Furloughs will no longer take place for 40 MBTA commuter rail employees, a shift by the T and commuter rail operator Keolis from earlier plans in the face of increasing pressure from state and federal lawmakers.
Three days after MBTA General Manager Steve Poftak said in an interview with WBUR's Radio Boston that the commuter rail system was "the one place where there have been furloughs," he wrote in a letter to Congressman Stephen Lynch on Friday that "there will be no layoffs or furloughs made by either the MBTA or Keolis" in the wake of significant funding approved in the American Rescue Plan.
Poftak also said he would direct staff "to increase service levels on bus and rail as quickly as possible," though it is unclear if he was referring to plans already outlined for the coming months or an additional effort.
"We at the MBTA commit to increasing service levels as quickly as possible on the bus and subway while running the spring schedule, with the addition of 'run as directed' buses as we are able," he wrote. "Further, we will undertake a rigorous review of our hiring and training procedures in an effort to accelerate this process."
Elected officials and public transit advocates praised the decision to keep those employees working during a Friday event, but they continued to set their sights on pressuring the Baker administration into reversing service cuts on the MBTA.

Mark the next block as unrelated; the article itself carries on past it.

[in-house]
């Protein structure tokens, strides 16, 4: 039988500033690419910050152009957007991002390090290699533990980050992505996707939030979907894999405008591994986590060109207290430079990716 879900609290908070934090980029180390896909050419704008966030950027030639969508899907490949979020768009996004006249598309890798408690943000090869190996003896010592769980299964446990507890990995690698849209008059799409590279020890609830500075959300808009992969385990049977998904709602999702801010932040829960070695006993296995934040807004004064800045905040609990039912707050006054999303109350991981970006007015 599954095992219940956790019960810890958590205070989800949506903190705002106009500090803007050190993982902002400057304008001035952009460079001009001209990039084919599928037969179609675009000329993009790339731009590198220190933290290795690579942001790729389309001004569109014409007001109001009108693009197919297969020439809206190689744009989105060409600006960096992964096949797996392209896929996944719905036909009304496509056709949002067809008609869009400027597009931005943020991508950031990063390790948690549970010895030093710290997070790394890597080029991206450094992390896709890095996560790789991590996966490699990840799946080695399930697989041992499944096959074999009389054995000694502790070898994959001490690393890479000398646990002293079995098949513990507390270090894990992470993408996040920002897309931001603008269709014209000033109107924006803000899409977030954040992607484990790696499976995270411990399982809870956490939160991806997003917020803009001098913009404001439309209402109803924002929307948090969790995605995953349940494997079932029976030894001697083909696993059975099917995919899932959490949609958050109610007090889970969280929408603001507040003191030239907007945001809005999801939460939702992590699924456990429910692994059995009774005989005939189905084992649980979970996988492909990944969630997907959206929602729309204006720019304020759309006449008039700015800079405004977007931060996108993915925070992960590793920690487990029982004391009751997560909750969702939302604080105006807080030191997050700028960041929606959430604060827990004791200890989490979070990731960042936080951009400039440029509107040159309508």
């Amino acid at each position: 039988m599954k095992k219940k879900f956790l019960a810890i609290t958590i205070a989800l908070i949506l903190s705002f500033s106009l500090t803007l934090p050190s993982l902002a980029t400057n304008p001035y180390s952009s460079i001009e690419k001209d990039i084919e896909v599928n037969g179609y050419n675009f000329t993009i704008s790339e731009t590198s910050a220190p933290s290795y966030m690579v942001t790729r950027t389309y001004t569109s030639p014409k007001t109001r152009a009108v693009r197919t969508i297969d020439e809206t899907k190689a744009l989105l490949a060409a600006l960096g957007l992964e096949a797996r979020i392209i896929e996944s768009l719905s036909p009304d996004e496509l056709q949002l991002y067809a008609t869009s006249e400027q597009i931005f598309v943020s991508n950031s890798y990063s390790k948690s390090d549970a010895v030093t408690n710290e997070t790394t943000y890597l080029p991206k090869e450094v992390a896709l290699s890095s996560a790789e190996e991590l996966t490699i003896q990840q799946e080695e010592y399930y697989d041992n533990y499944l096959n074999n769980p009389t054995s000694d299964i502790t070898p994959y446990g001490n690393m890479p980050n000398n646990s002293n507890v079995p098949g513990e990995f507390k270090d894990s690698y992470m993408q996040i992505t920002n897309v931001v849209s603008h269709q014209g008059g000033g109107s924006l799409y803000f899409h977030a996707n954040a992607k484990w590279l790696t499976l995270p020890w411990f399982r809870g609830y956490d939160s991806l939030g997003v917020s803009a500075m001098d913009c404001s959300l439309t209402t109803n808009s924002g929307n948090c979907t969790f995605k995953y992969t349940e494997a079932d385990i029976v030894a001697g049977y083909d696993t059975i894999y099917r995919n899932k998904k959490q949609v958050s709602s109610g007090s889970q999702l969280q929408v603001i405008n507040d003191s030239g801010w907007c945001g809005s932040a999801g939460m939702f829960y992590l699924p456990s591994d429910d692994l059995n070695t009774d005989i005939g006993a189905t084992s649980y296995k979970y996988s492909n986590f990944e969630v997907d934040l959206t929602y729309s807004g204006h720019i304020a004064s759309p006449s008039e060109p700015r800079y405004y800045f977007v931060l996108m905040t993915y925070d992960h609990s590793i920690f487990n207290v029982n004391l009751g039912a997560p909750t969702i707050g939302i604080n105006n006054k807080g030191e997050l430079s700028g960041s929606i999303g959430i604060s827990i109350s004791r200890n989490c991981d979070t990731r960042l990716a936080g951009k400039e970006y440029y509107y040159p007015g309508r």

The state's congressional delegation has grown increasingly vocal about its opposition to the cuts, particularly with another $1 billion in American Rescue Plan money arriving to support urban transit systems in Massachusetts on top of the more than $1 billion the MBTA has already received in stimulus funds.
"We knew that these cuts would disproportionately impact riders and workers from underserved communities," U.S. Sen. Elizabeth Warren said in a pre-recorded video message the Public Transit Public Good coalition presented at its Friday rally. "People throughout the commonwealth who rely on public transportation are the very essential workers who have stepped us to help us during this public health crisis."
Boston Carmen's Union President Jim Evers, whose union represents many of the T's operators, said the cuts will create an "obvious safety issue" by increasing crowding at a time when COVID-19 remains a threat.